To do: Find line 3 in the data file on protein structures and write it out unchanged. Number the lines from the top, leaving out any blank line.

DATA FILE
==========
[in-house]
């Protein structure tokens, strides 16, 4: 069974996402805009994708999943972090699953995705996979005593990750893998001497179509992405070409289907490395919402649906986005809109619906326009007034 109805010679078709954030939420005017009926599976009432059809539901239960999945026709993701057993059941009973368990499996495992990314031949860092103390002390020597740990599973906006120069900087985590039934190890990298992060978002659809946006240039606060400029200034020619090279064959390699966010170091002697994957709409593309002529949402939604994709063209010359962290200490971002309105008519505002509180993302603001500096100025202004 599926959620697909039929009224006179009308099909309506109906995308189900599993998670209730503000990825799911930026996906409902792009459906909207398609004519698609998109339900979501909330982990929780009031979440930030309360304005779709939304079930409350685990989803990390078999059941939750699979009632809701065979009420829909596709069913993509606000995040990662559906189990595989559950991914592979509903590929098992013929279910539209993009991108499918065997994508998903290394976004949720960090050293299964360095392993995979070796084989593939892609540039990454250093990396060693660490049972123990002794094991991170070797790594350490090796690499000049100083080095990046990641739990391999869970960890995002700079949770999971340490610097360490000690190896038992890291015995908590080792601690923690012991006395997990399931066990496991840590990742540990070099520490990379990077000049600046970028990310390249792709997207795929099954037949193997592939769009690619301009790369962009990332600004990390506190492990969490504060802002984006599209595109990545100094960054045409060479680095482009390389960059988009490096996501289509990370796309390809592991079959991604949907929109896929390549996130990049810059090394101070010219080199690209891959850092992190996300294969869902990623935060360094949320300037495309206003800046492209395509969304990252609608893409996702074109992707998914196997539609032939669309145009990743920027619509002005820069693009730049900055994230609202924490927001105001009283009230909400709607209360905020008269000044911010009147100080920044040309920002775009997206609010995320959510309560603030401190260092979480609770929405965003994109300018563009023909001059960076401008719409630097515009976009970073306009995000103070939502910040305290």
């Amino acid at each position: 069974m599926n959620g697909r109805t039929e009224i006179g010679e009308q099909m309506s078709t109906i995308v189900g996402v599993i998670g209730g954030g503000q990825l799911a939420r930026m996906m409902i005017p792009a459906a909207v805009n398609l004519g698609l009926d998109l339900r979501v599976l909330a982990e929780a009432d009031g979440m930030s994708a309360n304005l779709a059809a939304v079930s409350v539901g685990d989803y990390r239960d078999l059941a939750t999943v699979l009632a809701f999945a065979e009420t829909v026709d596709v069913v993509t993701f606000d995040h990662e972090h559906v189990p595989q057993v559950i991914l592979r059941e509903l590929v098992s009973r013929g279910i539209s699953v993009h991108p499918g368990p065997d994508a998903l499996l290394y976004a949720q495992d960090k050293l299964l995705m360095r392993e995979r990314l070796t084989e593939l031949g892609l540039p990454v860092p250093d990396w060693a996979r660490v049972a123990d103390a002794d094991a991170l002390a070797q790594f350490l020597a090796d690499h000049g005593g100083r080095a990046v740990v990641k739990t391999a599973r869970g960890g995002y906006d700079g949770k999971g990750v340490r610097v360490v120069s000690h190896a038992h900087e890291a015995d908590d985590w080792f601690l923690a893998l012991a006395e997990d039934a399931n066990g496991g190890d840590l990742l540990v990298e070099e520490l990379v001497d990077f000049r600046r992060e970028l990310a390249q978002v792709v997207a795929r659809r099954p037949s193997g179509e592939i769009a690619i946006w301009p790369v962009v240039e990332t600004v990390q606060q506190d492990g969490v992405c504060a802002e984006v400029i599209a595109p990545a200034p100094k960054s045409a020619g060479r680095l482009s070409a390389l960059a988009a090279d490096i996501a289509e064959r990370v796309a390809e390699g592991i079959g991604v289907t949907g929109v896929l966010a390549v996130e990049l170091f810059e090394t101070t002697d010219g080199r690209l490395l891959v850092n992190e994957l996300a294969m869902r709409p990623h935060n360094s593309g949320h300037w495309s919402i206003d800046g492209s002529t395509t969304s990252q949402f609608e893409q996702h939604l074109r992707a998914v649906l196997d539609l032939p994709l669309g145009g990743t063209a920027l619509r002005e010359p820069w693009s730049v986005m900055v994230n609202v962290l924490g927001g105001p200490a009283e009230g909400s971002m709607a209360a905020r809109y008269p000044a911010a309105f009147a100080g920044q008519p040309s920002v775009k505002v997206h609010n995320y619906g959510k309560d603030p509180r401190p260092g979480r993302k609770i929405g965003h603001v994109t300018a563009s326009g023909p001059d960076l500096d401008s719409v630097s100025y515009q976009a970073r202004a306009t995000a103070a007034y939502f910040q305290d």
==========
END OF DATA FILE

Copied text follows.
């Amino acid at each position: 069974m599926n959620g697909r109805t039929e009224i006179g010679e009308q099909m309506s078709t109906i995308v189900g996402v599993i998670g209730g954030g503000q990825l799911a939420r930026m996906m409902i005017p792009a459906a909207v805009n398609l004519g698609l009926d998109l339900r979501v599976l909330a982990e929780a009432d009031g979440m930030s994708a309360n304005l779709a059809a939304v079930s409350v539901g685990d989803y990390r239960d078999l059941a939750t999943v699979l009632a809701f999945a065979e009420t829909v026709d596709v069913v993509t993701f606000d995040h990662e972090h559906v189990p595989q057993v559950i991914l592979r059941e509903l590929v098992s009973r013929g279910i539209s699953v993009h991108p499918g368990p065997d994508a998903l499996l290394y976004a949720q495992d960090k050293l299964l995705m360095r392993e995979r990314l070796t084989e593939l031949g892609l540039p990454v860092p250093d990396w060693a996979r660490v049972a123990d103390a002794d094991a991170l002390a070797q790594f350490l020597a090796d690499h000049g005593g100083r080095a990046v740990v990641k739990t391999a599973r869970g960890g995002y906006d700079g949770k999971g990750v340490r610097v360490v120069s000690h190896a038992h900087e890291a015995d908590d985590w080792f601690l923690a893998l012991a006395e997990d039934a399931n066990g496991g190890d840590l990742l540990v990298e070099e520490l990379v001497d990077f000049r600046r992060e970028l990310a390249q978002v792709v997207a795929r659809r099954p037949s193997g179509e592939i769009a690619i946006w301009p790369v962009v240039e990332t600004v990390q606060q506190d492990g969490v992405c504060a802002e984006v400029i599209a595109p990545a200034p100094k960054s045409a020619g060479r680095l482009s070409a390389l960059a988009a090279d490096i996501a289509e064959r990370v796309a390809e390699g592991i079959g991604v289907t949907g929109v896929l966010a390549v996130e990049l170091f810059e090394t101070t002697d010219g080199r690209l490395l891959v850092n992190e994957l996300a294969m869902r709409p990623h935060n360094s593309g949320h300037w495309s919402i206003d800046g492209s002529t395509t969304s990252q949402f609608e893409q996702h939604l074109r992707a998914v649906l196997d539609l032939p994709l669309g145009g990743t063209a920027l619509r002005e010359p820069w693009s730049v986005m900055v994230n609202v962290l924490g927001g105001p200490a009283e009230g909400s971002m709607a209360a905020r809109y008269p000044a911010a309105f009147a100080g920044q008519p040309s920002v775009k505002v997206h609010n995320y619906g959510k309560d603030p509180r401190p260092g979480r993302k609770i929405g965003h603001v994109t300018a563009s326009g023909p001059d960076l500096d401008s719409v630097s100025y515009q976009a970073r202004a306009t995000a103070a007034y939502f910040q305290d």